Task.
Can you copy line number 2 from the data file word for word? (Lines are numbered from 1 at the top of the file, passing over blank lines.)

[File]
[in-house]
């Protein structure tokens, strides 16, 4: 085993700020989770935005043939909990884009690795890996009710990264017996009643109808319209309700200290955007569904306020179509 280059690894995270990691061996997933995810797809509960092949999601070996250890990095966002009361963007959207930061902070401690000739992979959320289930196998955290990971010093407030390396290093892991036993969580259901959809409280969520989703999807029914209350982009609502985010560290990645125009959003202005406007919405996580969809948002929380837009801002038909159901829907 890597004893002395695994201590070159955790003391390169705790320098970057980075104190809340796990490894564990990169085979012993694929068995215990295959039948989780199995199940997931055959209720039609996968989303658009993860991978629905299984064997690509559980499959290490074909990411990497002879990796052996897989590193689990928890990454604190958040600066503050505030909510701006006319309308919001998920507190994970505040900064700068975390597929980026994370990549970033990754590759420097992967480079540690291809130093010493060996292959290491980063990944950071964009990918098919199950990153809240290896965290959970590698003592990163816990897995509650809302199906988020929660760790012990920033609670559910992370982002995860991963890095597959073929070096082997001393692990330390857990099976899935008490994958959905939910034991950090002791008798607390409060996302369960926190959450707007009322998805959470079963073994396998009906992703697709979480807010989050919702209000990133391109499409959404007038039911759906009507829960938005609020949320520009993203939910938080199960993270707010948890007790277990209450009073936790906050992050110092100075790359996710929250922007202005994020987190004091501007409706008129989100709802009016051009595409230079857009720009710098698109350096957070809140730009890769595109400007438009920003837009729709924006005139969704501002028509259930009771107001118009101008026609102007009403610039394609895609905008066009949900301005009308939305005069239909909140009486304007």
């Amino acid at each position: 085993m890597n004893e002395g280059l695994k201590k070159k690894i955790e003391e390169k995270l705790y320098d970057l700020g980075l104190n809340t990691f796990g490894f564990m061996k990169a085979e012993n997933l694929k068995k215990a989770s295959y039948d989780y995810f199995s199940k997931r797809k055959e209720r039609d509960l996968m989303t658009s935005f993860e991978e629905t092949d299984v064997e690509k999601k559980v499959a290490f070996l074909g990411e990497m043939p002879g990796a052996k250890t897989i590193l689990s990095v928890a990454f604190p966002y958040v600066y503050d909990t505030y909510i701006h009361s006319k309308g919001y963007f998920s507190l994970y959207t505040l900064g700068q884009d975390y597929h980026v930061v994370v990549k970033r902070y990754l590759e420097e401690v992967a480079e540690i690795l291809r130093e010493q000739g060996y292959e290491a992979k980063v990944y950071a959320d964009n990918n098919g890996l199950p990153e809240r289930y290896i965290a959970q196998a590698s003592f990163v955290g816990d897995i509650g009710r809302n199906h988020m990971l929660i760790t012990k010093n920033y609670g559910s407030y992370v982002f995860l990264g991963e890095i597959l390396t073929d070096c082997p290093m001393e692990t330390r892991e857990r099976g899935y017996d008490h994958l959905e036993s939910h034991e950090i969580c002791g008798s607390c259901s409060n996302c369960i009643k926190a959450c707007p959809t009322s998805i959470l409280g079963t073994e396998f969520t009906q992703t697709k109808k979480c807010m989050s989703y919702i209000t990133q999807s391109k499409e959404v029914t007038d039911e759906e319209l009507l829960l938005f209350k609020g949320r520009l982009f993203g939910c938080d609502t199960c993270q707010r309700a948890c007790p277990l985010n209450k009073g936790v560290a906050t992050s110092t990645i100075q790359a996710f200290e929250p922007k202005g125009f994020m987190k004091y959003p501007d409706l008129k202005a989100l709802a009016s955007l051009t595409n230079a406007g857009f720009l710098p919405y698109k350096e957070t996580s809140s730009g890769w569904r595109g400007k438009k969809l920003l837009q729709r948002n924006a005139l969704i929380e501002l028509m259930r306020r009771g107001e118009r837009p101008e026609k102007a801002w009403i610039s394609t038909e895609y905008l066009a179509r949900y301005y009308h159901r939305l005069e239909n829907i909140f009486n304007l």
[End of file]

């Protein structure tokens, strides 16, 4: 085993700020989770935005043939909990884009690795890996009710990264017996009643109808319209309700200290955007569904306020179509 280059690894995270990691061996997933995810797809509960092949999601070996250890990095966002009361963007959207930061902070401690000739992979959320289930196998955290990971010093407030390396290093892991036993969580259901959809409280969520989703999807029914209350982009609502985010560290990645125009959003202005406007919405996580969809948002929380837009801002038909159901829907 890597004893002395695994201590070159955790003391390169705790320098970057980075104190809340796990490894564990990169085979012993694929068995215990295959039948989780199995199940997931055959209720039609996968989303658009993860991978629905299984064997690509559980499959290490074909990411990497002879990796052996897989590193689990928890990454604190958040600066503050505030909510701006006319309308919001998920507190994970505040900064700068975390597929980026994370990549970033990754590759420097992967480079540690291809130093010493060996292959290491980063990944950071964009990918098919199950990153809240290896965290959970590698003592990163816990897995509650809302199906988020929660760790012990920033609670559910992370982002995860991963890095597959073929070096082997001393692990330390857990099976899935008490994958959905939910034991950090002791008798607390409060996302369960926190959450707007009322998805959470079963073994396998009906992703697709979480807010989050919702209000990133391109499409959404007038039911759906009507829960938005609020949320520009993203939910938080199960993270707010948890007790277990209450009073936790906050992050110092100075790359996710929250922007202005994020987190004091501007409706008129989100709802009016051009595409230079857009720009710098698109350096957070809140730009890769595109400007438009920003837009729709924006005139969704501002028509259930009771107001118009101008026609102007009403610039394609895609905008066009949900301005009308939305005069239909909140009486304007």